David Gascoyne was born in 1916 in Harrow, Middlesex, and educated at Salisbury Cathedral School and the Regent Street Polytechnic, London. His first collection of poetry, Roman Balcony and Other Poems was published when he was sixteen, and in 1933 Cobden-Sanderson brought out his novel Opening Day. Both books are remarkable achievements for an adolescent, and they were followed by the equally striking poetry collections Man's Life Is This Meat (1936) and Holderlin's Madness (1938), which established his reputation as one of the most original voices of the 1930s. Gascoyne was among the earliest champions of Surrealism: in 1935 his A Short Survey of Surrealism was published, and in the next year he was one of the organisers of the London International Surrealist Exhibition. From this period, and during his time living in France in 1937-39, date his friendships with Dali, Max Ernst, Andre Breton, Paul Eluard and Pierre Jean Jouve. As well as becoming internationally celebrated as a poet - especially after publication of his Poems 1937-1942, with its Graham Sutherland images - Gascoyne became highly regarded as a translator, notably of Holderlin and of the leading French Surrealists.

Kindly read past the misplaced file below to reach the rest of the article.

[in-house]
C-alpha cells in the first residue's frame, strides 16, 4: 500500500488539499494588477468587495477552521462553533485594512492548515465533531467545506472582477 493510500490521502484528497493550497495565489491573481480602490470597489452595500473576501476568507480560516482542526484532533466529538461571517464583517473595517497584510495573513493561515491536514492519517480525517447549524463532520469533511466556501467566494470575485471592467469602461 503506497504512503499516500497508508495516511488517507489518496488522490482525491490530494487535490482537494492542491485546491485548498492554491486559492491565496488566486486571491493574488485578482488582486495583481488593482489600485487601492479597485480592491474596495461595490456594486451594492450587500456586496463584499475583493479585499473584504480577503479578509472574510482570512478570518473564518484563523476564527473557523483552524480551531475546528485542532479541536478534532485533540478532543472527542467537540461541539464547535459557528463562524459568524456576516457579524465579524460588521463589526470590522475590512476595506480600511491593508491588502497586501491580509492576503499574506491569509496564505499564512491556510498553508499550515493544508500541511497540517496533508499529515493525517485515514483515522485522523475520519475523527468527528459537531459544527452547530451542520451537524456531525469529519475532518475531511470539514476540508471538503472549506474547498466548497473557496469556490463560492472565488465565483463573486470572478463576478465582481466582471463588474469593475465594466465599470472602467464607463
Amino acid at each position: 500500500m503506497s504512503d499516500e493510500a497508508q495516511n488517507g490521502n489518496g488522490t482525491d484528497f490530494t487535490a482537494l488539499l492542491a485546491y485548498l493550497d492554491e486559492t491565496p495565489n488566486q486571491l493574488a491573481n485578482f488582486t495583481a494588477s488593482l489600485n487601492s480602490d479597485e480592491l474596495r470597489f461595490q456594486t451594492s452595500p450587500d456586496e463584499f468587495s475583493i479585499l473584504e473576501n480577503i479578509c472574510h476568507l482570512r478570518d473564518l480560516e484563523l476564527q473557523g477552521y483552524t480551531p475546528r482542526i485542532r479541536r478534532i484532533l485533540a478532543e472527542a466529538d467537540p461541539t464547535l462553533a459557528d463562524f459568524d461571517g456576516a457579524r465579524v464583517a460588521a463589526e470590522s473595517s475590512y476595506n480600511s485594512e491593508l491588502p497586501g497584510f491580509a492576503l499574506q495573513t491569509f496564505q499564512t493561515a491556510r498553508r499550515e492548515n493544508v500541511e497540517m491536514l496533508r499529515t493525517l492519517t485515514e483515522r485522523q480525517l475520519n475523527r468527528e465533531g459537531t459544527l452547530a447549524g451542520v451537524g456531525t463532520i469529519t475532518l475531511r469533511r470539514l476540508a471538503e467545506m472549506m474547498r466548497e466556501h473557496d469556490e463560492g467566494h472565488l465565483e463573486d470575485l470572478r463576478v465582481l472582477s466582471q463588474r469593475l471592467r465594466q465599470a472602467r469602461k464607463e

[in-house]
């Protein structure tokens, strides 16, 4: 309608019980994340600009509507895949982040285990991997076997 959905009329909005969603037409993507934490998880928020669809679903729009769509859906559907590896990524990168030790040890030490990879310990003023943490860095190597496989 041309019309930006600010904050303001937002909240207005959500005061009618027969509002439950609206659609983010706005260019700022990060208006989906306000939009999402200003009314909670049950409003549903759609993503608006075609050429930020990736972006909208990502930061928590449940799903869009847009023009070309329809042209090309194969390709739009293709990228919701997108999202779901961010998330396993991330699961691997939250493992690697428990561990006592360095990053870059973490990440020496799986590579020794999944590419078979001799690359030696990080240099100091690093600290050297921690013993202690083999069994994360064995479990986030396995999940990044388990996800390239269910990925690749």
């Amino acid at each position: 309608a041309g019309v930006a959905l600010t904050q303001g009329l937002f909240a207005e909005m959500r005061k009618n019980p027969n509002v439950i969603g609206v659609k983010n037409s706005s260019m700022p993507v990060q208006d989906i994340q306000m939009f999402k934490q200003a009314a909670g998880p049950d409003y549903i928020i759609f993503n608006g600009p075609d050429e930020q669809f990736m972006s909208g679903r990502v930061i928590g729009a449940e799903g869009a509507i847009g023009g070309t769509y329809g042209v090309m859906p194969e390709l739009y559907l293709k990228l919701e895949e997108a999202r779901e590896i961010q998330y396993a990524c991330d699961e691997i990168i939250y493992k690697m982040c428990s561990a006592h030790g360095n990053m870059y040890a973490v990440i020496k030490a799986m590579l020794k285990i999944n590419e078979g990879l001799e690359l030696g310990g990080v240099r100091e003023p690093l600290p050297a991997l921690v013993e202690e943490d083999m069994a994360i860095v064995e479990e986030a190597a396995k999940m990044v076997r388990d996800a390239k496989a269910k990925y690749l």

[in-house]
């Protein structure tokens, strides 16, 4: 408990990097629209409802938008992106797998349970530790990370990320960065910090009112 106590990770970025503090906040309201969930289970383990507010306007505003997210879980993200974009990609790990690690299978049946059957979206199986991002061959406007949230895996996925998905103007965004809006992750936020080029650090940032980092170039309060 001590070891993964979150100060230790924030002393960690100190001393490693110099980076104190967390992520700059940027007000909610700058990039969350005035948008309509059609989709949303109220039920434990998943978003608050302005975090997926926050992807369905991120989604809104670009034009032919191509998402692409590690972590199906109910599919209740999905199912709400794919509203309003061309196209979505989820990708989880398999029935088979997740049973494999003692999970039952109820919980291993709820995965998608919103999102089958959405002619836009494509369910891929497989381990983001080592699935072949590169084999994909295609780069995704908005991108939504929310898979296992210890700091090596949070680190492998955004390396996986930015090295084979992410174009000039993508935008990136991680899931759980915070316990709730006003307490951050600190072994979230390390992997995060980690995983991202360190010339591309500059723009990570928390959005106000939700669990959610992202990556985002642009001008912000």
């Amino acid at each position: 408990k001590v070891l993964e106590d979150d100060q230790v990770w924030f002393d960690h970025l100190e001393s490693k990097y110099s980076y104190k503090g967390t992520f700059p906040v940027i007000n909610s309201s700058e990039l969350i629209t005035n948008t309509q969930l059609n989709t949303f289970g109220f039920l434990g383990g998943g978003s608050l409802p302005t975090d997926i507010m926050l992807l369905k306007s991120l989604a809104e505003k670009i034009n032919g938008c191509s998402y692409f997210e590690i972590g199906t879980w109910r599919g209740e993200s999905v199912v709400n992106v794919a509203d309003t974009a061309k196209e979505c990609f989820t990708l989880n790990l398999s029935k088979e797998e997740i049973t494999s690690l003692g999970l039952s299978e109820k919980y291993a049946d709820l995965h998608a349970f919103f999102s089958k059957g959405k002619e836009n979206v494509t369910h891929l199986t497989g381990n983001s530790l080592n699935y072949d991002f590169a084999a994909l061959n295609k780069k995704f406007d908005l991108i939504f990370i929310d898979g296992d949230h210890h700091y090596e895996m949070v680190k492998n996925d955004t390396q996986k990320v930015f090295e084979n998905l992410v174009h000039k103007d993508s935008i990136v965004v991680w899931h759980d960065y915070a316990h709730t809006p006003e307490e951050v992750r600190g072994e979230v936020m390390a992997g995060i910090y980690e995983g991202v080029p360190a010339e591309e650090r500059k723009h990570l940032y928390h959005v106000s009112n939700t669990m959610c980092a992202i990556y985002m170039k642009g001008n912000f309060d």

After the war Gascoyne again lived in France (1947-48 and 1953-64), partly in Paris and partly in Provence. He consolidated his reputation with A Vagrant and Other Poems (1950), and with Night Thoughts (1956), commissioned by Douglas Cleverdon for BBC Radio. His Collected Poems, published by Oxford University Press in 1965, were reprinted six times. In 1994 Enitharmon published a substantial volume of Selected Poems.

  David Gascoyne lived with his wife, Judy, at Northwood on the Isle of Wight. In 1996 he was made a Chevalier dans l'Ordre des Arts et Lettres by the French Ministry of Culture for his lifelong services to French Literature. He died November 25, 2001.


  A champion of Surrealism? Maybe. But not a Surrealist. Than God. But, still a bad poet. See:


The Cage


In the waking night
The forests have stopped growing
The shells are listening
The shadows in the pools turn grey
The pearls dissolve in the shadow
And I return to you


Your face is marked upon the clockface
My hands are beneath your hair
And if the time you mark sets free the birds
And if they fly away towards the forest
The hour will no longer be ours


Ours in the ornate birdcage
The brimming cup of water
The preface to the book
And all the clocks are ticking
All the dark rooms are moving
All the air's nerves are bare


Once flown
The feathered hour will not return
And I shall have gone away.


  Fairly dull. Think the ‘c’ word. Concision!:


The Cage


Your face is marked upon the clockface.
The hour will no longer be ours.
The brimming cup of water.
Dark rooms are moving.


Once flown
I shall have gone.


  Better, if only because the images ram against each other more directly, & because we end with a little less frilliness. Which puts me in mind of this plainspoken American tradition: Goodnight Dead White Davids. Goodnight Mary Ellen.

Return to TOP

Bookmark and Share